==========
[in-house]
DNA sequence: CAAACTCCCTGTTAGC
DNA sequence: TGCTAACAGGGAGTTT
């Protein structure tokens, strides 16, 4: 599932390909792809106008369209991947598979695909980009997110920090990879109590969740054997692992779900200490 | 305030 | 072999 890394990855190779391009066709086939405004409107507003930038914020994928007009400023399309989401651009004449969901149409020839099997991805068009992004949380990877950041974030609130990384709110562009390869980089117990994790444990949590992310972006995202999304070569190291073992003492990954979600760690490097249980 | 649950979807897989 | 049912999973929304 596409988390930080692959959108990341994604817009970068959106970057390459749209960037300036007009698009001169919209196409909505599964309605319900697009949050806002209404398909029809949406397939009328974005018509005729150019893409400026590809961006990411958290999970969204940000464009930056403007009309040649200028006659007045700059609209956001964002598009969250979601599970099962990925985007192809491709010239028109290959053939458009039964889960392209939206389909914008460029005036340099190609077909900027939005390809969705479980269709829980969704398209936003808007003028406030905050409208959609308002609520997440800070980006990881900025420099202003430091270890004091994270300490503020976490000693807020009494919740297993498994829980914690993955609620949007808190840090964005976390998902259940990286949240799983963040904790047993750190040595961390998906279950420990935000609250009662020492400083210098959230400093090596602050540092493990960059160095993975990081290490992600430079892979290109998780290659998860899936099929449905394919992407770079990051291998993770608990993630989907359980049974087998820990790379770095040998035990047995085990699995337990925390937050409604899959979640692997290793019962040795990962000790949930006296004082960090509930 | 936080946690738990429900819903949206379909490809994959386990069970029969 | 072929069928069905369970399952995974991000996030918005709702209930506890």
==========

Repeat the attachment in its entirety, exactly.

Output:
[in-house]
DNA sequence: CAAACTCCCTGTTAGC
DNA sequence: TGCTAACAGGGAGTTT
């Protein structure tokens, strides 16, 4: 599932390909792809106008369209991947598979695909980009997110920090990879109590969740054997692992779900200490 | 305030 | 072999 890394990855190779391009066709086939405004409107507003930038914020994928007009400023399309989401651009004449969901149409020839099997991805068009992004949380990877950041974030609130990384709110562009390869980089117990994790444990949590992310972006995202999304070569190291073992003492990954979600760690490097249980 | 649950979807897989 | 049912999973929304 596409988390930080692959959108990341994604817009970068959106970057390459749209960037300036007009698009001169919209196409909505599964309605319900697009949050806002209404398909029809949406397939009328974005018509005729150019893409400026590809961006990411958290999970969204940000464009930056403007009309040649200028006659007045700059609209956001964002598009969250979601599970099962990925985007192809491709010239028109290959053939458009039964889960392209939206389909914008460029005036340099190609077909900027939005390809969705479980269709829980969704398209936003808007003028406030905050409208959609308002609520997440800070980006990881900025420099202003430091270890004091994270300490503020976490000693807020009494919740297993498994829980914690993955609620949007808190840090964005976390998902259940990286949240799983963040904790047993750190040595961390998906279950420990935000609250009662020492400083210098959230400093090596602050540092493990960059160095993975990081290490992600430079892979290109998780290659998860899936099929449905394919992407770079990051291998993770608990993630989907359980049974087998820990790379770095040998035990047995085990699995337990925390937050409604899959979640692997290793019962040795990962000790949930006296004082960090509930 | 936080946690738990429900819903949206379909490809994959386990069970029969 | 072929069928069905369970399952995974991000996030918005709702209930506890």